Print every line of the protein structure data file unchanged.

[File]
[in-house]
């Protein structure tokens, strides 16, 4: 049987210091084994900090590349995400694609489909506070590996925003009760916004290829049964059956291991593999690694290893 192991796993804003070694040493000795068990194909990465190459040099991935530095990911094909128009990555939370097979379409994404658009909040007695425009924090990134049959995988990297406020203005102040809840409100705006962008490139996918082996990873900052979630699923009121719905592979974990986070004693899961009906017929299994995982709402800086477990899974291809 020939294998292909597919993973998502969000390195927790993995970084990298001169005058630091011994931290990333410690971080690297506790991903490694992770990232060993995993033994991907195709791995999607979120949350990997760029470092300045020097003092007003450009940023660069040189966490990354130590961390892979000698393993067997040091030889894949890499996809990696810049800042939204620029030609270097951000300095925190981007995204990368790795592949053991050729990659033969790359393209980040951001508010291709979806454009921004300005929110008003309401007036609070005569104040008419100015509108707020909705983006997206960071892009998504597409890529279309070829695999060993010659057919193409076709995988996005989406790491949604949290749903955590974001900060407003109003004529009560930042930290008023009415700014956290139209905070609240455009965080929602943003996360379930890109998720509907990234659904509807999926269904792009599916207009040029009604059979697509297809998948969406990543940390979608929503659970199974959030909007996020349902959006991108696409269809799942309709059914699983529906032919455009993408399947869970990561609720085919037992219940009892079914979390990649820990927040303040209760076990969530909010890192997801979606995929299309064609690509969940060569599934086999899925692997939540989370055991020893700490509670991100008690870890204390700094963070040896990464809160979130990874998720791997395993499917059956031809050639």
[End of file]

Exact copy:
[in-house]
């Protein structure tokens, strides 16, 4: 049987210091084994900090590349995400694609489909506070590996925003009760916004290829049964059956291991593999690694290893 192991796993804003070694040493000795068990194909990465190459040099991935530095990911094909128009990555939370097979379409994404658009909040007695425009924090990134049959995988990297406020203005102040809840409100705006962008490139996918082996990873900052979630699923009121719905592979974990986070004693899961009906017929299994995982709402800086477990899974291809 020939294998292909597919993973998502969000390195927790993995970084990298001169005058630091011994931290990333410690971080690297506790991903490694992770990232060993995993033994991907195709791995999607979120949350990997760029470092300045020097003092007003450009940023660069040189966490990354130590961390892979000698393993067997040091030889894949890499996809990696810049800042939204620029030609270097951000300095925190981007995204990368790795592949053991050729990659033969790359393209980040951001508010291709979806454009921004300005929110008003309401007036609070005569104040008419100015509108707020909705983006997206960071892009998504597409890529279309070829695999060993010659057919193409076709995988996005989406790491949604949290749903955590974001900060407003109003004529009560930042930290008023009415700014956290139209905070609240455009965080929602943003996360379930890109998720509907990234659904509807999926269904792009599916207009040029009604059979697509297809998948969406990543940390979608929503659970199974959030909007996020349902959006991108696409269809799942309709059914699983529906032919455009993408399947869970990561609720085919037992219940009892079914979390990649820990927040303040209760076990969530909010890192997801979606995929299309064609690509969940060569599934086999899925692997939540989370055991020893700490509670991100008690870890204390700094963070040896990464809160979130990874998720791997395993499917059956031809050639």